Is Obesity a Disability?

Even if obesity itself is not a prohibited ground of discrimination, the claimant argued that extreme overweight can be considered a “disability.” Because Directive 2000/78 explicitly precludes discrimination on the basis of “disability,” the dismissal arguably violated the principle of equal treatment in employment and occupation under the Directive.

This argument enjoyed more sympathy from the CJEU. To address it, the Court engaged in a lengthy discussion of the definition of “disability.” Prior case law affirmed that the understanding of “disability” set out in the United Nations Convention on the Rights of Persons with Disabilities (CRPD)[15] binds the CJEU.[16] That definition takes a social view of impediments to an individual’s ability to function: A disability refers “to a limitation which results in particular from long-term physical, mental or psychological impairments which in interaction with various barriers may hinder the full and effective participation of the person concerned in professional life on an equal basis with other workers.”[17] Accordingly, the Court concluded that whether a particular characteristic is a disability depends on whether the characteristic prevents a given person from fully participating in equal measure with his or her coworkers. A disability is not confined to an objective “impairment” that makes performing certain tasks impossible.[18]

Obesity itself may or may not be a “disability” under this definition. For example, obesity would be a disability if, in a particular case, it led to illness preventing a person from working or reduced his or her capacity to move about in a job demanding physical agility.[19] If, however, obesity did not impact an individual’s ability to fully carry out the work required and, to perform and participate in the relevant employment equally with others, then obesity in that instance would not be a disability.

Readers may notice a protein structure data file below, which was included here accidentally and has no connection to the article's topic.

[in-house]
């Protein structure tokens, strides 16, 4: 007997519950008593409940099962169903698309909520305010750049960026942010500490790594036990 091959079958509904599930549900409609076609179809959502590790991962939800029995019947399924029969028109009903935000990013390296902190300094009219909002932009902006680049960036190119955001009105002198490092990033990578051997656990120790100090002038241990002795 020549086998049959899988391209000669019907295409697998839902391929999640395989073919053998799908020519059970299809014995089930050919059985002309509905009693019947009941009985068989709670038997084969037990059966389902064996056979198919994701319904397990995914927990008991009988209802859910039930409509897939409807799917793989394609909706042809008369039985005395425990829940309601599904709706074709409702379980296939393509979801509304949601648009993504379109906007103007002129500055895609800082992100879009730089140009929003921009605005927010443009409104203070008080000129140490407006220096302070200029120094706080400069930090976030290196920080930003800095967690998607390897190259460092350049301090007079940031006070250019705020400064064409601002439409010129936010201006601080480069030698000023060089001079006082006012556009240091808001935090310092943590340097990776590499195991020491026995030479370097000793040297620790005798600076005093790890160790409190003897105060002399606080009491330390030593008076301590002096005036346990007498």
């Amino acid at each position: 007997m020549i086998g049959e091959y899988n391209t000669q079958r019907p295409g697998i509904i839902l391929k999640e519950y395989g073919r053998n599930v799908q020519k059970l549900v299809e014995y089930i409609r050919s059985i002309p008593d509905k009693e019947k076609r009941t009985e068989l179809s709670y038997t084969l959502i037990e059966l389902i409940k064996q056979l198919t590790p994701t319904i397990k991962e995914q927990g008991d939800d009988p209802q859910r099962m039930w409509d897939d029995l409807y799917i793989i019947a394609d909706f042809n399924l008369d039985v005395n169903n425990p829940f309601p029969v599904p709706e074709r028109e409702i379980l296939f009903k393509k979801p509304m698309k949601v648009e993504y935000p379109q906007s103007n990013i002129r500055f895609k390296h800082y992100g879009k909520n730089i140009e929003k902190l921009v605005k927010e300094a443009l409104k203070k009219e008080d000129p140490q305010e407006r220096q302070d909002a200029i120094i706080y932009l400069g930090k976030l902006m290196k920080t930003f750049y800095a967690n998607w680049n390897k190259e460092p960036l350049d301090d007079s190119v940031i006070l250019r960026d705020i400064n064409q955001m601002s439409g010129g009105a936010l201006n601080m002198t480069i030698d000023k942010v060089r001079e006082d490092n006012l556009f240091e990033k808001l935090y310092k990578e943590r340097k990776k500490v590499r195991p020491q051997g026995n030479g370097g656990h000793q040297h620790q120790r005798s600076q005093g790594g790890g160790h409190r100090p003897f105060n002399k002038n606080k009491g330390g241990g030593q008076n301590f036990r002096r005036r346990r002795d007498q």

The Outcome for Kaltoft

The Court ordered the Danish court to examine Kaltoft’s complaint against the background of this analytical framework. If the judge finds that Kaltoft’s ability to care for children in the past was unaffected by his obesity, then he cannot be considered “disabled” and his complaint will be dismissed. If, however, he can demonstrate that his obesity limited his ability to take part “full[y] and effective[ly]” in his profession, then his obesity is a disability and the municipality will have the burden of proving that its dismissal of him did not breach the principle of equal treatment under the Directive.[20]

Significance for International Law

The CJEU’s decision to deny obesity per se as a prohibited ground of employment discrimination is rational in light of the explicit language of Directive 2000/78, which omits the word “obesity.” However, the decision must be recognized as having been decided on that narrow basis. The general characterization of obesity in EU law remains unresolved, because the Court did not determine whether obesity falls within the general prohibition of discrimination found in the Charter of Fundamental Rights of the European Union (CFR).[21] Like Article 14 of the European Convention on Human Rights, Article 21 of the CFR contains an open list of grounds on which discrimination is prohibited.[22] The relevant language—“Any discrimination based on any ground such as sex, race, . . . disability, age or sexual orientation shall be prohibited”—clearly leaves open the possibility of encompassing weight.

For international law generally, the significance of Kaltoft’s case is that it is the first highly visible decision on a state’s obligations toward obese persons as individuals and as an identifiable group. The CJEU’s recognition of obesity within the definition of disability coincides with growing attention to the international law of disabilities and an awareness of the social nature of the difficulties persons with disabilities face. The judgment may be attractive from a human rights perspective because by treating obesity as a disability it offers a way of broadening closed-list non-discrimination provisions.

The decision nevertheless raises two difficulties in developing a comprehensive approach to obesity. First, it makes findings of indirect discrimination against obese employees particularly sensitive, as the legal implications of having a disability are far-reaching. The CRPD requires states to refrain from discriminating against persons with disabilities and also to accommodate them.[23] The accommodation aspect is key to achieving the effective equality of persons with disability, but it imposes financial obligations on governments, employers, and service providers. Judges may be hesitant to make declarations of indirect discrimination in that context.